My 1979 Cessna 172N

Sunday, August 19, 2012

There is life after the student pilot phase...

This posting is going to be a bit long as I continue to catch up with all the flying we’ve been doing since earning that certificate.  Forgive me if I seem PLANE crazy!

It still makes me smile when I think about and realize that I am a licensed/certificated pilot.  I would be remiss if I did not acknowledge however that I’m still very green and have a lot to learn.  As stated by may wise aviators, “a good pilot is always learning”.  I firmly believe that and will always work to learn more on each flight.

My very first passenger as a licensed/certificated pilot was my beautiful wife.  She has of course flown with me before but always with another pilot as PIC.  I realize that it took a fantastic amount of trust for her to climb into our plane and fly with me but she did and we had a fantastic time.  You don’t get to follow a dream like this without support from those around you and I’m grateful for Lonnie’s support and enthusiasm for flying.  Thanks honey!  The week after passing my check ride, we flew a nice little flight down to Delta, UT and then back along the west side of Lake Mountain just west of the FFU VOR which is subsequently near our home.  It was a beautiful day for flying and I built a little more trust with my passenger by performing a very nice landing.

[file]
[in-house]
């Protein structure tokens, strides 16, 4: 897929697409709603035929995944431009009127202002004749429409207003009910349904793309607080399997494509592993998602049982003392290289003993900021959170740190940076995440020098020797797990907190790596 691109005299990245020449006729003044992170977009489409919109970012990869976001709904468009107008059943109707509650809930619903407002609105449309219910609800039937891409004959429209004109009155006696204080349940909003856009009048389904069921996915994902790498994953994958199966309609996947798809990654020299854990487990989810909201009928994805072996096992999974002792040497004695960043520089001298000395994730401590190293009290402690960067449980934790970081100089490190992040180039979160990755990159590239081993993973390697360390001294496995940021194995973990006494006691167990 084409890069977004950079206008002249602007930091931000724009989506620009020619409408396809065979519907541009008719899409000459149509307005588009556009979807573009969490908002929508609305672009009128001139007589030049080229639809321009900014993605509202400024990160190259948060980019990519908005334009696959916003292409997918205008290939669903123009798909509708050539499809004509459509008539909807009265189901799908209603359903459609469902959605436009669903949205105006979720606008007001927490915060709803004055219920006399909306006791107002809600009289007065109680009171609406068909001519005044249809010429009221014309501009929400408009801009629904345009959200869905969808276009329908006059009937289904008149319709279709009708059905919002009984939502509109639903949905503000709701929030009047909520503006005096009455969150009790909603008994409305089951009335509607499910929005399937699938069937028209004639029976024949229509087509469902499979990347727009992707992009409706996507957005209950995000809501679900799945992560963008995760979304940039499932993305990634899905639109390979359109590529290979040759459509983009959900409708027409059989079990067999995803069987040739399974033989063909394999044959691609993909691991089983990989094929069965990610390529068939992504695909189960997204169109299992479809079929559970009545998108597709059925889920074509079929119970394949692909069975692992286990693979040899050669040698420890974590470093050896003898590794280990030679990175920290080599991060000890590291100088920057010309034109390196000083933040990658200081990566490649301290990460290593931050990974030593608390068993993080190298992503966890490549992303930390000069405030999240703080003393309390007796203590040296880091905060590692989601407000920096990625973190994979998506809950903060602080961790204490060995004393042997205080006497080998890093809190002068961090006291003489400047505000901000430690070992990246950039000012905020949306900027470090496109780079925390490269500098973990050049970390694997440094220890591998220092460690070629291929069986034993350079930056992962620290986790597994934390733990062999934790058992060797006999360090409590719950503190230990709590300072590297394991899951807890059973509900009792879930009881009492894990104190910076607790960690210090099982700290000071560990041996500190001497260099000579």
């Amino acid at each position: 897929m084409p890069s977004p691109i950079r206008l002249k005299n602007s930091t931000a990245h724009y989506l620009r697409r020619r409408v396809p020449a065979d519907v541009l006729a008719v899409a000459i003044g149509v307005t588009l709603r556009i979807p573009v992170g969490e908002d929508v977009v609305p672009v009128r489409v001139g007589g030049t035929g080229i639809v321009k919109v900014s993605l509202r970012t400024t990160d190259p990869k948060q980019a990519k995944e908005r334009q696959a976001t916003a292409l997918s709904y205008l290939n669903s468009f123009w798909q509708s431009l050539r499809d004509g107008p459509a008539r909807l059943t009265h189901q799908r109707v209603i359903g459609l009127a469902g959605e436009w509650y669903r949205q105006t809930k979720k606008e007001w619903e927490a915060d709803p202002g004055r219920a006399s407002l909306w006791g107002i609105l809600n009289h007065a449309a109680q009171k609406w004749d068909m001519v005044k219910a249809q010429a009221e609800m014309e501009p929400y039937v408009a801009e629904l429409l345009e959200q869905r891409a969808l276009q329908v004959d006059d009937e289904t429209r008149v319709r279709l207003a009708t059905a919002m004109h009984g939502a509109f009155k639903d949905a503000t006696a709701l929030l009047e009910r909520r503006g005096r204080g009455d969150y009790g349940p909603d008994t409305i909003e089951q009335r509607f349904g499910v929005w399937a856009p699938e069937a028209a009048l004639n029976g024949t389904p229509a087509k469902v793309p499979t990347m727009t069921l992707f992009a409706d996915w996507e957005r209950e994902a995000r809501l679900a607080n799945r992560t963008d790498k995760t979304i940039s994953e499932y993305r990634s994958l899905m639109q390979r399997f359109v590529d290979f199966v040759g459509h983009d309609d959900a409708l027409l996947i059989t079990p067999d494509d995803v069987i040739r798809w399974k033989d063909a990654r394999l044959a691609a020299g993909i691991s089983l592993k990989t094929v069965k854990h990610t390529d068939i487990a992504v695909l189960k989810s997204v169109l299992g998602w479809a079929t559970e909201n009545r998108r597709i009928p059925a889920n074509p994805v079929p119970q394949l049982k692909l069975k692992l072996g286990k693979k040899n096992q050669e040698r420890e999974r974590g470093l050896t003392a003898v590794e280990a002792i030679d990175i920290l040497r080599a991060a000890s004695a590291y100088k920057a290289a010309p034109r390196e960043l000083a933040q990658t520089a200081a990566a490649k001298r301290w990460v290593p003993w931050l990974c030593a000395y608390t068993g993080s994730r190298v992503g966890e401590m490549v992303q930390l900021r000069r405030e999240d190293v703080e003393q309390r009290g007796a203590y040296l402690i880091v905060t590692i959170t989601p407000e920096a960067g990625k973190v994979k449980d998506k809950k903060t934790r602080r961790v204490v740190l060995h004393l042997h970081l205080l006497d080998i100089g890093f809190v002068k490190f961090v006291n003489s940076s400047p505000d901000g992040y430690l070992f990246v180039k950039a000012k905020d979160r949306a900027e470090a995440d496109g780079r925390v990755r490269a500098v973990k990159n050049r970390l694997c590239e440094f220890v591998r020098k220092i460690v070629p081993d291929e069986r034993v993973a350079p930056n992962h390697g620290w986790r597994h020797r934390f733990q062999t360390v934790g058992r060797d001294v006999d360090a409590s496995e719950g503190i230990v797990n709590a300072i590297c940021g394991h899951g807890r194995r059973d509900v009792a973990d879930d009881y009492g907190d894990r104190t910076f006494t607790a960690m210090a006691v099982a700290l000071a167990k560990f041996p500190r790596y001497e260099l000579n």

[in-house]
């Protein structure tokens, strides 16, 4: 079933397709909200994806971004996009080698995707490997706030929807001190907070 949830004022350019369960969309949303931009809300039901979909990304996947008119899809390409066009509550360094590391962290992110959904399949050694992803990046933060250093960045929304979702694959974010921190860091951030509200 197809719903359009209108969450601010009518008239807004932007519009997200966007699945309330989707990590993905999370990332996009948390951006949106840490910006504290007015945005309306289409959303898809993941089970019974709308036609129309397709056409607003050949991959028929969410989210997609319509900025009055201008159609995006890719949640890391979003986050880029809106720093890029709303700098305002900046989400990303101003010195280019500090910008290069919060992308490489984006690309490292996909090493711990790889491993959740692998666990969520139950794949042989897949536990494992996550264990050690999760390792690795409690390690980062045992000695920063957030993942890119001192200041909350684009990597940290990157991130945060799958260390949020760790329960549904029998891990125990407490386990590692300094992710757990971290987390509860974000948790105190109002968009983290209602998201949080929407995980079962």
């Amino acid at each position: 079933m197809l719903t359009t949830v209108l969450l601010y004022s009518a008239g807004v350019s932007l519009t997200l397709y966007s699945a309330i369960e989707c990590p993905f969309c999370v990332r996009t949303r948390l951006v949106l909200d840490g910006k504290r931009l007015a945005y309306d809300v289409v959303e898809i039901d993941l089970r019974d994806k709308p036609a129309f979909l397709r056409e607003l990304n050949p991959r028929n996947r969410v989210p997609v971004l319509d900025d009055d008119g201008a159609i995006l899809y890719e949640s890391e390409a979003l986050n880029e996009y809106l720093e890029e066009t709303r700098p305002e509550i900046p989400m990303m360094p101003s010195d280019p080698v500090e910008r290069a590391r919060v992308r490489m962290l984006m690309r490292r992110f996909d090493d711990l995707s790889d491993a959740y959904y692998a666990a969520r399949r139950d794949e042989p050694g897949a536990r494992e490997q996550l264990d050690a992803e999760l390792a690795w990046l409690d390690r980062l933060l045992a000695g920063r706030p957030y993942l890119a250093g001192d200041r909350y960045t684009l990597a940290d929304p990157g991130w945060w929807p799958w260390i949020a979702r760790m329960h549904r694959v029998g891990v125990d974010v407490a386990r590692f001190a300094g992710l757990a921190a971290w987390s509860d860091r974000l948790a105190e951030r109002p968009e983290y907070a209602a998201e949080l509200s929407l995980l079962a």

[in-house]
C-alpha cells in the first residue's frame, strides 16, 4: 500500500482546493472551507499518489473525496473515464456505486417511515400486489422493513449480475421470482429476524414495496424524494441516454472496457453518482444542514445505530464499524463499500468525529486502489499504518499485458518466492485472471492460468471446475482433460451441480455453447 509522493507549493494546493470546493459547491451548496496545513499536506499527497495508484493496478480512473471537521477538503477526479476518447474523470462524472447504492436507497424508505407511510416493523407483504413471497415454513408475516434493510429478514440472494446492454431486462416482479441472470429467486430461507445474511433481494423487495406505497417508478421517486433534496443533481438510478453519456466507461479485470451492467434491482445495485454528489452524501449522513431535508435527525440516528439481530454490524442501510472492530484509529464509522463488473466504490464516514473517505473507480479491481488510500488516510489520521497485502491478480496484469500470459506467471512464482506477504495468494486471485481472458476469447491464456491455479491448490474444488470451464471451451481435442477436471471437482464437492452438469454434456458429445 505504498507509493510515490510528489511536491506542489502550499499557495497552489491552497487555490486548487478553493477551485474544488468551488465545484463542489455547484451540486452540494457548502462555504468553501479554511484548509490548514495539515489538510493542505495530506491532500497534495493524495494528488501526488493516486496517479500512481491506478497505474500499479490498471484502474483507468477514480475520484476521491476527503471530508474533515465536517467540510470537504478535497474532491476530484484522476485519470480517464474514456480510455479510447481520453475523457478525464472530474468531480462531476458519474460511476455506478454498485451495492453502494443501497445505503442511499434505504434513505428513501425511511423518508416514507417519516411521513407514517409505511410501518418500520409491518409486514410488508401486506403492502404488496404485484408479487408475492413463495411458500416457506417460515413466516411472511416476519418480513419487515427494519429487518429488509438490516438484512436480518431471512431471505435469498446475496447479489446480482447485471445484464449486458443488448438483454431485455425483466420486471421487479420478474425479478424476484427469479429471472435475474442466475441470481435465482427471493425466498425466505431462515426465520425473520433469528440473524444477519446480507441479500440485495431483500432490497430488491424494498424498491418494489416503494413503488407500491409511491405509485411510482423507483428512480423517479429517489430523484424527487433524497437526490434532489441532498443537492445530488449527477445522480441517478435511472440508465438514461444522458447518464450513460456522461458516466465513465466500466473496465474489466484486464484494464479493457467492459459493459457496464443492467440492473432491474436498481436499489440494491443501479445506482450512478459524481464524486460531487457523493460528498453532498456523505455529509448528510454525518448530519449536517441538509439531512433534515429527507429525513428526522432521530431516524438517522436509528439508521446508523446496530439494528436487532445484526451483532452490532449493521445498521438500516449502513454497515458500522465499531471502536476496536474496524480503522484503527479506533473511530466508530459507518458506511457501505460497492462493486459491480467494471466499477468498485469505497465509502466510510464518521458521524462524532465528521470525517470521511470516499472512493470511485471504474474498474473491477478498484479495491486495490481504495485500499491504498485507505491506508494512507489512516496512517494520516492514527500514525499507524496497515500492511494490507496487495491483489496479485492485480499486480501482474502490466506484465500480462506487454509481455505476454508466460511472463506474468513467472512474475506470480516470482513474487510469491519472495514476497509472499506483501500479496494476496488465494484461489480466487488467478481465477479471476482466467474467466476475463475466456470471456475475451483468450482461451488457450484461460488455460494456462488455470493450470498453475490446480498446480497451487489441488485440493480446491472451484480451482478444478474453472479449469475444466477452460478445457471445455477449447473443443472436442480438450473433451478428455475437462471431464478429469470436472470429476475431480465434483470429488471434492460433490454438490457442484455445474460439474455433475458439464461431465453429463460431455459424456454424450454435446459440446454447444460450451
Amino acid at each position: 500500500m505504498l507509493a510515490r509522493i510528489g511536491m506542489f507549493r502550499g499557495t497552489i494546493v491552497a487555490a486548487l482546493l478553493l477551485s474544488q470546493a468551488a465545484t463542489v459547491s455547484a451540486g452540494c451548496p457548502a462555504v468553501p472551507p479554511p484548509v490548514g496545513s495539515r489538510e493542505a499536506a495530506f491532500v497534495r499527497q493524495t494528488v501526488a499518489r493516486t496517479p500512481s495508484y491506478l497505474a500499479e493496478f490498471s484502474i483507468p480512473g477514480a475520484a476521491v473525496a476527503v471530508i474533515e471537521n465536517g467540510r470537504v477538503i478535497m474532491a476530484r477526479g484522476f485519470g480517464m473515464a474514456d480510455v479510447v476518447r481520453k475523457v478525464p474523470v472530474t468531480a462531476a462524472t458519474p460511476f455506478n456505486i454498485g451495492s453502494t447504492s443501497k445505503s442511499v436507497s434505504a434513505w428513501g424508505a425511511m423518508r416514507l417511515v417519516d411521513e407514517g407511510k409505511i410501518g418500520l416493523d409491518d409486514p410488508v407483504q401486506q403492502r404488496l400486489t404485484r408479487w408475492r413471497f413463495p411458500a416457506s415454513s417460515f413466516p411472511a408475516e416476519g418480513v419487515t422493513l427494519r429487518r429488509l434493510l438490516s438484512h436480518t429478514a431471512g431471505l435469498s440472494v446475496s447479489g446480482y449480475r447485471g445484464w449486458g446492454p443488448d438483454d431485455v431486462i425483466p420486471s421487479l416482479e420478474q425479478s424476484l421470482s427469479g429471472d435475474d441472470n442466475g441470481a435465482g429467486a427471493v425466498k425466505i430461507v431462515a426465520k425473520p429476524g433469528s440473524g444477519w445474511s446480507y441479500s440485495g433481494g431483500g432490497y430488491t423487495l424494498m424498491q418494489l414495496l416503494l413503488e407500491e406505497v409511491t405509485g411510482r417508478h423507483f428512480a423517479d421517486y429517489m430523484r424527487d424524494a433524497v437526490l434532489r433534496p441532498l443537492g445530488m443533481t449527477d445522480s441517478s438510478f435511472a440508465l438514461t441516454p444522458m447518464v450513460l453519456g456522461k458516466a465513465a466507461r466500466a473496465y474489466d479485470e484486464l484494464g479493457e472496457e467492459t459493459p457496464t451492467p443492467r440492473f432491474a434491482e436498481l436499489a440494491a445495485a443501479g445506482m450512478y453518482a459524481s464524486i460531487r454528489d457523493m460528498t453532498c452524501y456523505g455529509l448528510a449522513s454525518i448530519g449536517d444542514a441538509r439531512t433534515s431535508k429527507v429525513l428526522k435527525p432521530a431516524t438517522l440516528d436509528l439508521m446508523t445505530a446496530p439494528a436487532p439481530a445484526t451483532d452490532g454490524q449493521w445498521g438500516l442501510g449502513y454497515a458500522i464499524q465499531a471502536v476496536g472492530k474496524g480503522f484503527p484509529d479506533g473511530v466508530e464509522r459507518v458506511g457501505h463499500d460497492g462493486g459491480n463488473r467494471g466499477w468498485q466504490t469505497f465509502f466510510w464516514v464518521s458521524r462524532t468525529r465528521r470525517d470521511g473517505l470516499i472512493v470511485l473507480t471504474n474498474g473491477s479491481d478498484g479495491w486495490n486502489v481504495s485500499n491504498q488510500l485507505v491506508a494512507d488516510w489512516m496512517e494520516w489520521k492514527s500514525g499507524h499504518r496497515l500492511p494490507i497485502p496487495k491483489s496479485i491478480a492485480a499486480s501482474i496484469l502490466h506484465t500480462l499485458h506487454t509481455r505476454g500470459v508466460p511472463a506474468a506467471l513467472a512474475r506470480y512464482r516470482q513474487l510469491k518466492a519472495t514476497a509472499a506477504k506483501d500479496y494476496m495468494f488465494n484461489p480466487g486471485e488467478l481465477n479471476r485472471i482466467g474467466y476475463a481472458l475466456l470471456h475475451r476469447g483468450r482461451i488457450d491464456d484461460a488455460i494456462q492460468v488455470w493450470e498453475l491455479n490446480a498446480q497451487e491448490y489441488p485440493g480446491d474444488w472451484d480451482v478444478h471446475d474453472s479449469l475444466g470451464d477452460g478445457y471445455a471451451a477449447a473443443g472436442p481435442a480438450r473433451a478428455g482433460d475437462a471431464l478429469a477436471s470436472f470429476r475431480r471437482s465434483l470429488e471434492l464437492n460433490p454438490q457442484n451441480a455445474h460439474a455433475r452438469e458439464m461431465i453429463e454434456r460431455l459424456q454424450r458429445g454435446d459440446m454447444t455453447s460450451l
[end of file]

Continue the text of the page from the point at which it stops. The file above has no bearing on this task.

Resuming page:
The last week of June brought the annual inspection for N9478E.  Lonnie and I flew down to Richfield and Bob followed in his Mooney.  Winds were calm until we passed over the runway threshold and then we got a good gust from the right.  Lonnie thought for sure we were going to be blown off the runway but I was quick on the rudder thank goodness and all is well.  The return flight back was interesting.  Lonnie and I flew with Bob in his Mooney and took over as we arrived about 10 miles north of Provo.  There was nothing odd or special about the approach and I thought the landing was great until the aircraft touched down and was all over the runway.  It took me a second but it dawned on me (and I was sitting in the back seat) that we’d had a blowout and Bob was doing all he could to keep it together.  He did by the way do an excellent job and we stayed on the runway and were able to exit at A2.  Exciting but no harm was done to the plane and we of course didn’t even come close to any injury except an adrenalin rush. 

TAC Air came out with a tug and helped us get the Mooney off the runway after waiting for at least an hour for them to find a dolly to support the flat tire side.  I told Bob if that ever happened again to just stop on the runway instead of the taxiway and they would certainly get to us quicker.  We had to lift the plane so that the dolly could be inserted under that wheel.  Lifting an airplane is not easy and we had to do it by kneeling under the wing and pushing up with our backs.  The tug pulled us to the hangar and we then had to life the plane over the door rail to keep the dolly under that wheel.  This is where it all went to pieces, for me anyway.  We needed to lift just a bit higher than before so I kept my left knee on the ground and brought my right leg up under me to get more leverage.  At the first push/lift I felt a series of what felt like pops and extreme pain in my groin.  I rolled onto the ground screaming like a little girl.  Not good!